Winnipeg Free Press - PRINT EDITION
Hilarious, ironic tale of bankers gone wild
REMEMBERING simpler times, we chuckle at Stephen Leacock's traumatic banking experience in his humorous short story My Financial Career, and his decision to safeguard his savings by tucking them away in a sock.
"Growing" a portfolio these days involves juggling volatile stocks, overvalued IPOs and risky bonds. Smart-suited money men promise high profits and ultimate happiness to trusting investors on the basis of their supposed advanced grasp of tricky markets.
In this hilarious, ripped-from-the-headlines novel about an oversized ego gone wild, Brit David Charters draws on his own experience as a banker that might serve as a red flag to investors.
Charters brings back his anti-hero, London investment banker Dave Hart, for the sixth time since his introduction in At Bonus Time, No One Can Hear You Scream (2009). Like the prequels, this story stands well alone.
Trust Me, I'm a Banker is rhythmically paced and carefully plotted as Dave slowly discloses the truth behind his bluster. He spends every moment, waking and asleep, manoeuvring against colleagues and lying to his boss about the "deals" he is snagging, his eye on the £1 million bonus he desperately needs to support his increasingly lavish lifestyle.
When his life comes crashing down, he responds by perfecting the art of the con. A stroke of luck and the willingness of others to be conned propel him to the top of the corporate ladder, with full control of the British wing of Grossbank, a conservative German banking house. Dave has arrived.
Astonishingly selfish, he will step over anyone to get what he wants, including a man who has the gall to die while Dave impatiently stands in a queue to board a plane. When a long-serving employee is fired, a momentary sensation of commiseration becomes a spring in his step and the hope he can capitalize on the vacuum in the firm. "This was the first good news in weeks."
Cynical and calculating, he proudly "outsources" his parenting, but spends thousands of pounds on toys so his three-year-old daughter can "have the best. Well, the most, anyway."
As his own crisis deepens and his schemes become more egregious, Charters has Dave repeat the rationale for his lies. How else can he justify his obsession with accumulating expensive bling and showing up his competitors? He experiences elation when hirelings take up his mantra "Grossbank rocks."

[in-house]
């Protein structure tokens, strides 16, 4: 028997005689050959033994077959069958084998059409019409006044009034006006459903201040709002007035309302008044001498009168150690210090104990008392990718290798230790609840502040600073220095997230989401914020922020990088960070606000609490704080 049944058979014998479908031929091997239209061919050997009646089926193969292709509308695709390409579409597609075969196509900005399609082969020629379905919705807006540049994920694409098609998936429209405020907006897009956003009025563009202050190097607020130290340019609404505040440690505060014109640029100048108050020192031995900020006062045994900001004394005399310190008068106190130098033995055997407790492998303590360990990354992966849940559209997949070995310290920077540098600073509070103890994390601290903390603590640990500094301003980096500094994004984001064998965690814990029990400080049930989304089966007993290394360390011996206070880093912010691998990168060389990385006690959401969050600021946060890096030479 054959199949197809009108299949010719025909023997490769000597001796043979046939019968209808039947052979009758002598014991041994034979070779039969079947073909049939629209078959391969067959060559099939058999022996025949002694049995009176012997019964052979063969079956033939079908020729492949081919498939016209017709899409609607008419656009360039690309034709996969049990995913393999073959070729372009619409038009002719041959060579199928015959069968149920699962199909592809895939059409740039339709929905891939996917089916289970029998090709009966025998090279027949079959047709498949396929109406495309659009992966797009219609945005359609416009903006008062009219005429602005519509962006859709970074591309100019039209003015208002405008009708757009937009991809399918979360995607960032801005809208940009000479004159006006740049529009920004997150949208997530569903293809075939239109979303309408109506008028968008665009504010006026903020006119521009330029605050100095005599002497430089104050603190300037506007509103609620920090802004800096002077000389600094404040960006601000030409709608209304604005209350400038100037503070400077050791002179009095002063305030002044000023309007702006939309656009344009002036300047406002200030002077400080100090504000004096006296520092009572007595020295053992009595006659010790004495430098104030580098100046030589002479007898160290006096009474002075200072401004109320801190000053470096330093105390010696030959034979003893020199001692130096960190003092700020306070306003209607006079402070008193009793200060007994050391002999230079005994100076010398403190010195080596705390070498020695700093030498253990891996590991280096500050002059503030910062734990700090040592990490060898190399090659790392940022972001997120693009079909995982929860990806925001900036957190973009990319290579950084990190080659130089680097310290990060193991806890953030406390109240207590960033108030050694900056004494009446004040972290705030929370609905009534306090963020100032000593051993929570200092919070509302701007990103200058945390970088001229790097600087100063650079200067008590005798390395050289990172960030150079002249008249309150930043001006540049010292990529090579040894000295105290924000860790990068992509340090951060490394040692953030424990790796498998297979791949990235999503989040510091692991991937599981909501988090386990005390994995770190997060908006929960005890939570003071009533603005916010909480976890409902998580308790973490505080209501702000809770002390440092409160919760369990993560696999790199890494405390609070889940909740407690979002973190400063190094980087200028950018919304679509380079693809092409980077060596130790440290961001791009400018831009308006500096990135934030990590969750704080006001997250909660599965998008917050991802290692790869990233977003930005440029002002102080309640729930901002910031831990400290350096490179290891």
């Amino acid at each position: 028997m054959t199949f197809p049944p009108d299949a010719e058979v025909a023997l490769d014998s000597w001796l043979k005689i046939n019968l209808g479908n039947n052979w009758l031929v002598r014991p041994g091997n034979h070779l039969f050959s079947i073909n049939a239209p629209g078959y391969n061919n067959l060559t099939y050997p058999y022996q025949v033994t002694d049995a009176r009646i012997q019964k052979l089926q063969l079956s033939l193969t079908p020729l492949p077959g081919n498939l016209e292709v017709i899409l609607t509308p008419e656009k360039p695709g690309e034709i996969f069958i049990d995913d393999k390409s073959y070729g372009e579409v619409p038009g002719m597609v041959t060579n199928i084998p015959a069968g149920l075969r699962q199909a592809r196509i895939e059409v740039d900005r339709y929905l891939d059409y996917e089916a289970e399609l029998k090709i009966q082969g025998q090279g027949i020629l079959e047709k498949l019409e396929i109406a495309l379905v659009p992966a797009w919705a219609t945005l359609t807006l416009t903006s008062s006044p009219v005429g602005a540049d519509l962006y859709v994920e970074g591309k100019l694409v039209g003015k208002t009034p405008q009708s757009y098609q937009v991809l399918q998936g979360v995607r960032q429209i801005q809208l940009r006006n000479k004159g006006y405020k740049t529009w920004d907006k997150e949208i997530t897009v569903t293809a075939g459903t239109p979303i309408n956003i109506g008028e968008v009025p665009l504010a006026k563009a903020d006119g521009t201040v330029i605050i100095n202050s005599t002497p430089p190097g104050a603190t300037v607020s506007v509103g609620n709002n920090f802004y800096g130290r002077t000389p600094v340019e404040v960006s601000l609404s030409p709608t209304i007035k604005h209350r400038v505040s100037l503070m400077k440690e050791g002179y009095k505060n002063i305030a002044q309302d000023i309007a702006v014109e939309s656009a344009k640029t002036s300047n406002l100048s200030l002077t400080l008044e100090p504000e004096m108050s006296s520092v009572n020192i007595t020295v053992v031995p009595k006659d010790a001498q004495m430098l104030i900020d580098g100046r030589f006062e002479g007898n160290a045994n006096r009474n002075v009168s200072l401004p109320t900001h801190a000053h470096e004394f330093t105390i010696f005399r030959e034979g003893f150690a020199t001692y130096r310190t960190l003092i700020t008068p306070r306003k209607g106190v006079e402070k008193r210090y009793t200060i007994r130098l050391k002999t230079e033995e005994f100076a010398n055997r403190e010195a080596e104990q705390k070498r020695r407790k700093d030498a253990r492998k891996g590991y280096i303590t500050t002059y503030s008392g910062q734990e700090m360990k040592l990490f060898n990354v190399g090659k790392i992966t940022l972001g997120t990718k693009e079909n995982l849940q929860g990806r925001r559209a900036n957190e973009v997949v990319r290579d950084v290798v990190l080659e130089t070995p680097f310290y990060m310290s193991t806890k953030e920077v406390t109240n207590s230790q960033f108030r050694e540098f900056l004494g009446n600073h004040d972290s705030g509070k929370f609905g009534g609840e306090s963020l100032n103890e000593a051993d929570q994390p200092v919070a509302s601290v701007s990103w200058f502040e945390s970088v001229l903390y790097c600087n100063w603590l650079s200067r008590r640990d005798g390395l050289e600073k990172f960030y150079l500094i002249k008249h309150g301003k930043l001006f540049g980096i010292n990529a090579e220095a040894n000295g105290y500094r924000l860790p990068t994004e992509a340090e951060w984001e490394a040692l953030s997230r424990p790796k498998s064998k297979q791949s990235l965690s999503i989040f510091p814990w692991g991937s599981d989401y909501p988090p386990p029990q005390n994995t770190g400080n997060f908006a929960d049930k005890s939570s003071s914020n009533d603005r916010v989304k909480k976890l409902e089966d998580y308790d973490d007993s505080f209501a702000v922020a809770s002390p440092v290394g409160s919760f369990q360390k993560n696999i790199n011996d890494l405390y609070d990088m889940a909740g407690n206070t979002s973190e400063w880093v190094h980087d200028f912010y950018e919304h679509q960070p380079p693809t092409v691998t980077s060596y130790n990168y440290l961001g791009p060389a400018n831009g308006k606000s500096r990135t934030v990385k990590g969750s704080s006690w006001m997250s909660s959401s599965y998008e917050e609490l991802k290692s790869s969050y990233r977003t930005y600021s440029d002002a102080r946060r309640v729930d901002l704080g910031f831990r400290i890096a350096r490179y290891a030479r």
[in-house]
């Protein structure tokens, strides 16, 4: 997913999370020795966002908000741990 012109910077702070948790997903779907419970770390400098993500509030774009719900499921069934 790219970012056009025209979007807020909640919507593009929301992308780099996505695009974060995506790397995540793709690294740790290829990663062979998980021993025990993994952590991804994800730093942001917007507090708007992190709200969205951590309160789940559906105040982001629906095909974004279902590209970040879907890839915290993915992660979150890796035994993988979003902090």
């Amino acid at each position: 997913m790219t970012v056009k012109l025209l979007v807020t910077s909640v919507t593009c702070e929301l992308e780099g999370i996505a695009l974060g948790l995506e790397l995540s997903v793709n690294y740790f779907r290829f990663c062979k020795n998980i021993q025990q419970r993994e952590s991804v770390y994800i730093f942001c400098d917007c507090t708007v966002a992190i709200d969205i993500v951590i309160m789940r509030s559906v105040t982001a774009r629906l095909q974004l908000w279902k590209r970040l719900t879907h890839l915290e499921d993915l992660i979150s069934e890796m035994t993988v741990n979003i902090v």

The roller-coaster world of high finance and debt is grist for novelists. Charters' countryman John Lanchester has just released Capital, which tracks the changing circumstances of neighbours when a formerly lower-middle-class street in London becomes gentrified.
Not to tarnish all investment bankers, Charters includes characters whose philanthropic activity is genuine and who do not display Dave's sense of entitlement and resentment toward anyone who worked hard to get ahead. Yet, despite compiling in Dave the worst qualities he saw in his fellow workers, Charters' razor-sharp commentary and sense of irony draws the reader's sympathies for Dave, whose dizzying ascent can't last forever.
In an era when a rogue trader like Nick Leeson can eliminate our life's savings with the testosterone-charged click of a mouse, we may wonder if Leacock wasn't right. After laughing through Charters's novel, some of us may be rooting through our drawers, looking for socks without holes.
Harriet Zaidman is a teacher-librarian in Winnipeg.
Republished from the Winnipeg Free Press print edition July 14, 2012 J9
(1 of 24 articles for this month)05/25/2013 1:00 AM 0